TOWER SPEAKER REVIEWS

Sort By: Post Date | Title | Publish Date
Steve Guttenberg Posted: Aug 17, 2006 0 comments
The audiophile and the ecstasy.

Bowers & Wilkins offers an impressive range of speakers in nearly every size and price category, but they're best known for models that demonstrate the company's continuing pursuit of the state of the art. Just last year, the diamond-tweeter-equipped Nautilus 800 Series speakers made a big splash in audiophile magazines all over the world. Those one-plus ultra models all come with breathtaking MSRPs, but you'll find traces of the 800 Series' inspired engineering throughout B&W's new, considerably more affordable XT Series designs. The XT4 tower's gleaming extruded-aluminum cabinetry is fresh, but the déjà-vu curves, yellow Kevlar midrange driver, and bulging topside tweeter pod leave no doubt—it's a B&W.

Robert Deutsch Posted: Nov 07, 2004 0 comments

Of all the subwoofers I've reviewed over the years, the one I remember as being the most satisfying overall is the Bag End Infrasub-18. It went lower than any sub I've had in my system, and its integration with the main speakers was the most natural. At any level that I could tolerate, the low bass had an authority that left other subwoofers sounding just a bit strained.

Filed under
Jerry Kindela Posted: Feb 15, 2005 0 comments
The thrill of exotics.

The Radia Series speaker system is the latest development from what can be considered a seriously thick branch in the speaker-manufacturing tree. You may not be too familiar with the Bohlender-Graebener name; but, when it comes to hybrid planar magnetic driver technology, the name isn't uttered without a good deal of respect.

Steve Guttenberg Posted: Jul 20, 2005 0 comments
Big ambitions.

Boston Acoustics has been perfecting the art of speaker design for 26 years, so I guess they're ready to try something new. For 2005, the company set their sights on the fiercely competitive A/V-receiver market and released a classically handsome, custom-installer-savvy contender, the AVR7120. To keep it all in the family, I checked out the receiver with a contingent of Boston VR Series speakers.

Filed under
uavSteve Guttenberg Posted: Mar 02, 2009 0 comments
I'd like to admit something up front—I'm the sort of reviewer who's easily swayed by the sight of attractive gear. There, I said it, and I feel a little guilty about it. Sadly, I may have missed out on some great-sounding but drab-looking products over the years, including a number of Boston Acoustics speakers. So I was pleasantly surprised by the company's gorgeous new VS Series speakers when they were unveiled in New York City a few months ago.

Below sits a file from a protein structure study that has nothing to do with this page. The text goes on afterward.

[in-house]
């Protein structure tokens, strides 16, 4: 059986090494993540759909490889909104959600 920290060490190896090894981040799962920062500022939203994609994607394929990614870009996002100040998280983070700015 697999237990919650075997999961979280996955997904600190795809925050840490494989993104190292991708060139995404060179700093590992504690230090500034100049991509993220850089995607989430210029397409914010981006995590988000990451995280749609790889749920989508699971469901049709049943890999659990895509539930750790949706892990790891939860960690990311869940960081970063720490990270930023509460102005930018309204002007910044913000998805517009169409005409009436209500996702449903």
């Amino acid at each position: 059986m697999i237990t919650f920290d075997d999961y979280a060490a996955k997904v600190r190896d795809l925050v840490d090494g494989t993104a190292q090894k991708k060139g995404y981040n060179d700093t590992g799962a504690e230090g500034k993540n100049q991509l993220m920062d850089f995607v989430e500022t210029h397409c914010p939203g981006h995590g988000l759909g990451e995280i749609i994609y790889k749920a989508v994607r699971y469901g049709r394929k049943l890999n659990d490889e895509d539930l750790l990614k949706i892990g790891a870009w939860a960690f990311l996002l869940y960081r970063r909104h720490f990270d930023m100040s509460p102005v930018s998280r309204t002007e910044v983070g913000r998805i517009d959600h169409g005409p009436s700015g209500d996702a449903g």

Filed under
Brent Butterworth Posted: Jan 14, 2014 2 comments

Performance
Build Quality
Value
PRICE $3,999/pair

AT A GLANCE
Plus
Precise, lifelike imaging
Intimate vocal sound
Well-defined and satisfying bass
Minus
Midrange slightly constricted

THE VERDICT
One of the best sub-$5K speakers you can buy

Nobody wants to be stuck in the middle. Nobody wants the middle seat in the car or on the plane. Nobody wants to be the middle child, stuck between the more accomplished older sibling and the cuter baby. And hardly anyone wants “good for the money”; we want the best or the cheapest.

Filed under
Thomas J. Norton Posted: Oct 28, 2014 3 comments

683 S2 Speaker System
Performance
Build Quality
Value
ASW 610XP Subwoofer
Performance
Features
Build Quality
Value
PRICE $4,300 (as reviewed)

AT A GLANCE
Plus
Soundstaging
Presence and immediacy
Tight bass (with subwoofer)
Minus
Top end a bit restrained
Limited subwoofer output
Pedestrian styling

THE VERDICT
It took some effort to get their best in my room, but these relatively affordable B&Ws ultimately came through with a big, immediate, and generous sound.

Bowers & Wilkins, aka B&W, has been in the loudspeaker game since the mid-1960s. I reviewed the company’s original 600 series for Stereophile Guide to Home Theater over six years ago, and I was impressed—even though I was listening to those speakers immediately after evaluating Revel’s high-end Ultima2 system. At less than 15 percent of the Revels’ price, the B&Ws couldn’t, of course, equal them. But they weren’t anywhere near embarrassed by the comparison. Now we have the 600 S2 models in house, ready to do battle. The Revels are no longer here, of course, so the 600 S2s will have to speak for themselves. We’re ready to see if they can.

Filed under